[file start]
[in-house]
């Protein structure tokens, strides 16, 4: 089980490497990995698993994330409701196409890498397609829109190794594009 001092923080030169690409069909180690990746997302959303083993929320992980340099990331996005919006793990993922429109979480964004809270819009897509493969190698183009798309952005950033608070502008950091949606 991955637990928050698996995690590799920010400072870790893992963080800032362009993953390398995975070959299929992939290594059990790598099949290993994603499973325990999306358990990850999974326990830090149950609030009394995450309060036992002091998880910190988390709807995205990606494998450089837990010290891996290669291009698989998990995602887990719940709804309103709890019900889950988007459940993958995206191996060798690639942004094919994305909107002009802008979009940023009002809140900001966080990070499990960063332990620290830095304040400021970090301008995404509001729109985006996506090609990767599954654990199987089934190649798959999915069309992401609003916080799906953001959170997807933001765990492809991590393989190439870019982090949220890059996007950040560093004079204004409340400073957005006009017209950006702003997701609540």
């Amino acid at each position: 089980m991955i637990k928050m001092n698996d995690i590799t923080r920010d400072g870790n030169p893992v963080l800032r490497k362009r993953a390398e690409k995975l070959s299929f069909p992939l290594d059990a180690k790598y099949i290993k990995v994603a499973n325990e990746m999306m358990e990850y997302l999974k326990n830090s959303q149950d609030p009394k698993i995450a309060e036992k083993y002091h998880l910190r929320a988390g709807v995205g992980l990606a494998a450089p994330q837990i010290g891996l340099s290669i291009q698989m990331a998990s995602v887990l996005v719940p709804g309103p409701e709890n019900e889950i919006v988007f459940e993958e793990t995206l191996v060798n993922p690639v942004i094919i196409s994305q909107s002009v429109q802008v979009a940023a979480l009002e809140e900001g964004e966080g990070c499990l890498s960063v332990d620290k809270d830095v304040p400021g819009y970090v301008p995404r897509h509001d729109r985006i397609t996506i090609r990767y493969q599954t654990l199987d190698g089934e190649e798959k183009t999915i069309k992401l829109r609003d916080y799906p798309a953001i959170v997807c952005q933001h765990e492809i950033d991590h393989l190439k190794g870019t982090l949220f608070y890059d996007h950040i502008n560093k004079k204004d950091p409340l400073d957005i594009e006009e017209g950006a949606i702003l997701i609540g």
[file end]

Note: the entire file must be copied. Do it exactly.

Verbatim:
[in-house]
């Protein structure tokens, strides 16, 4: 089980490497990995698993994330409701196409890498397609829109190794594009 001092923080030169690409069909180690990746997302959303083993929320992980340099990331996005919006793990993922429109979480964004809270819009897509493969190698183009798309952005950033608070502008950091949606 991955637990928050698996995690590799920010400072870790893992963080800032362009993953390398995975070959299929992939290594059990790598099949290993994603499973325990999306358990990850999974326990830090149950609030009394995450309060036992002091998880910190988390709807995205990606494998450089837990010290891996290669291009698989998990995602887990719940709804309103709890019900889950988007459940993958995206191996060798690639942004094919994305909107002009802008979009940023009002809140900001966080990070499990960063332990620290830095304040400021970090301008995404509001729109985006996506090609990767599954654990199987089934190649798959999915069309992401609003916080799906953001959170997807933001765990492809991590393989190439870019982090949220890059996007950040560093004079204004409340400073957005006009017209950006702003997701609540």
């Amino acid at each position: 089980m991955i637990k928050m001092n698996d995690i590799t923080r920010d400072g870790n030169p893992v963080l800032r490497k362009r993953a390398e690409k995975l070959s299929f069909p992939l290594d059990a180690k790598y099949i290993k990995v994603a499973n325990e990746m999306m358990e990850y997302l999974k326990n830090s959303q149950d609030p009394k698993i995450a309060e036992k083993y002091h998880l910190r929320a988390g709807v995205g992980l990606a494998a450089p994330q837990i010290g891996l340099s290669i291009q698989m990331a998990s995602v887990l996005v719940p709804g309103p409701e709890n019900e889950i919006v988007f459940e993958e793990t995206l191996v060798n993922p690639v942004i094919i196409s994305q909107s002009v429109q802008v979009a940023a979480l009002e809140e900001g964004e966080g990070c499990l890498s960063v332990d620290k809270d830095v304040p400021g819009y970090v301008p995404r897509h509001d729109r985006i397609t996506i090609r990767y493969q599954t654990l199987d190698g089934e190649e798959k183009t999915i069309k992401l829109r609003d916080y799906p798309a953001i959170v997807c952005q933001h765990e492809i950033d991590h393989l190439k190794g870019t982090l949220f608070y890059d996007h950040i502008n560093k004079k204004d950091p409340l400073d957005i594009e006009e017209g950006a949606i702003l997701i609540g």